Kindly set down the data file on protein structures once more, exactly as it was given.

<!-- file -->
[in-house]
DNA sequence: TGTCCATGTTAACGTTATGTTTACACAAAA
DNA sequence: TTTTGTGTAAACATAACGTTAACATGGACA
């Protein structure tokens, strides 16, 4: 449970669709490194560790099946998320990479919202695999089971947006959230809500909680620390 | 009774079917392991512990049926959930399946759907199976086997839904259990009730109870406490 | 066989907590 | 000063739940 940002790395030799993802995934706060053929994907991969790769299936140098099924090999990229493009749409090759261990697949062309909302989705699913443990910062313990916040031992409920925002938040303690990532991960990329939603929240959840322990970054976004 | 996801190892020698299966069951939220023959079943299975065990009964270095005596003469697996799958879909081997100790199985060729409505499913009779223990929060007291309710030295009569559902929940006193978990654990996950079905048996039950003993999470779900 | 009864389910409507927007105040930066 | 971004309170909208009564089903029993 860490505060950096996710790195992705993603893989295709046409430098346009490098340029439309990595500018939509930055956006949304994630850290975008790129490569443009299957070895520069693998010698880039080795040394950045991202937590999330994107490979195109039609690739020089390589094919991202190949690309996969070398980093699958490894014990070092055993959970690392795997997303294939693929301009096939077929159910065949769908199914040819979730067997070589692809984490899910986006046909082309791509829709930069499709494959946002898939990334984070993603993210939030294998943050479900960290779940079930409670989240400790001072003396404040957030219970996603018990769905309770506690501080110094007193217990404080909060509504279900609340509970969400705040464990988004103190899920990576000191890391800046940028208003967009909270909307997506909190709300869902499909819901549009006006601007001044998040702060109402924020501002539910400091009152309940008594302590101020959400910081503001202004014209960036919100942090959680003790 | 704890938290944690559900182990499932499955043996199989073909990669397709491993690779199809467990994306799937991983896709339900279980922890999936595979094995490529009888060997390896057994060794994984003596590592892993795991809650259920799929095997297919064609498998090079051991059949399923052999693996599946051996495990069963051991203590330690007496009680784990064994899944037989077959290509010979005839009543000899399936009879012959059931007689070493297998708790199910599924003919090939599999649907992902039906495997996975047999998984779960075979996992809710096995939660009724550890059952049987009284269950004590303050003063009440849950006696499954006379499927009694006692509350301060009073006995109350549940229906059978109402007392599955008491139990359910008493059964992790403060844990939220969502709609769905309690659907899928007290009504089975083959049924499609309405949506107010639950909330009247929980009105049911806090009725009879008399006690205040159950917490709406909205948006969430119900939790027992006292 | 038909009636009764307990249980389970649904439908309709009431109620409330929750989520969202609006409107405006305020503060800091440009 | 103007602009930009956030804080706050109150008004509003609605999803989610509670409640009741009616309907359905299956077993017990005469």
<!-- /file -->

[in-house]
DNA sequence: TGTCCATGTTAACGTTATGTTTACACAAAA
DNA sequence: TTTTGTGTAAACATAACGTTAACATGGACA
């Protein structure tokens, strides 16, 4: 449970669709490194560790099946998320990479919202695999089971947006959230809500909680620390 | 009774079917392991512990049926959930399946759907199976086997839904259990009730109870406490 | 066989907590 | 000063739940 940002790395030799993802995934706060053929994907991969790769299936140098099924090999990229493009749409090759261990697949062309909302989705699913443990910062313990916040031992409920925002938040303690990532991960990329939603929240959840322990970054976004 | 996801190892020698299966069951939220023959079943299975065990009964270095005596003469697996799958879909081997100790199985060729409505499913009779223990929060007291309710030295009569559902929940006193978990654990996950079905048996039950003993999470779900 | 009864389910409507927007105040930066 | 971004309170909208009564089903029993 860490505060950096996710790195992705993603893989295709046409430098346009490098340029439309990595500018939509930055956006949304994630850290975008790129490569443009299957070895520069693998010698880039080795040394950045991202937590999330994107490979195109039609690739020089390589094919991202190949690309996969070398980093699958490894014990070092055993959970690392795997997303294939693929301009096939077929159910065949769908199914040819979730067997070589692809984490899910986006046909082309791509829709930069499709494959946002898939990334984070993603993210939030294998943050479900960290779940079930409670989240400790001072003396404040957030219970996603018990769905309770506690501080110094007193217990404080909060509504279900609340509970969400705040464990988004103190899920990576000191890391800046940028208003967009909270909307997506909190709300869902499909819901549009006006601007001044998040702060109402924020501002539910400091009152309940008594302590101020959400910081503001202004014209960036919100942090959680003790 | 704890938290944690559900182990499932499955043996199989073909990669397709491993690779199809467990994306799937991983896709339900279980922890999936595979094995490529009888060997390896057994060794994984003596590592892993795991809650259920799929095997297919064609498998090079051991059949399923052999693996599946051996495990069963051991203590330690007496009680784990064994899944037989077959290509010979005839009543000899399936009879012959059931007689070493297998708790199910599924003919090939599999649907992902039906495997996975047999998984779960075979996992809710096995939660009724550890059952049987009284269950004590303050003063009440849950006696499954006379499927009694006692509350301060009073006995109350549940229906059978109402007392599955008491139990359910008493059964992790403060844990939220969502709609769905309690659907899928007290009504089975083959049924499609309405949506107010639950909330009247929980009105049911806090009725009879008399006690205040159950917490709406909205948006969430119900939790027992006292 | 038909009636009764307990249980389970649904439908309709009431109620409330929750989520969202609006409107405006305020503060800091440009 | 103007602009930009956030804080706050109150008004509003609605999803989610509670409640009741009616309907359905299956077993017990005469």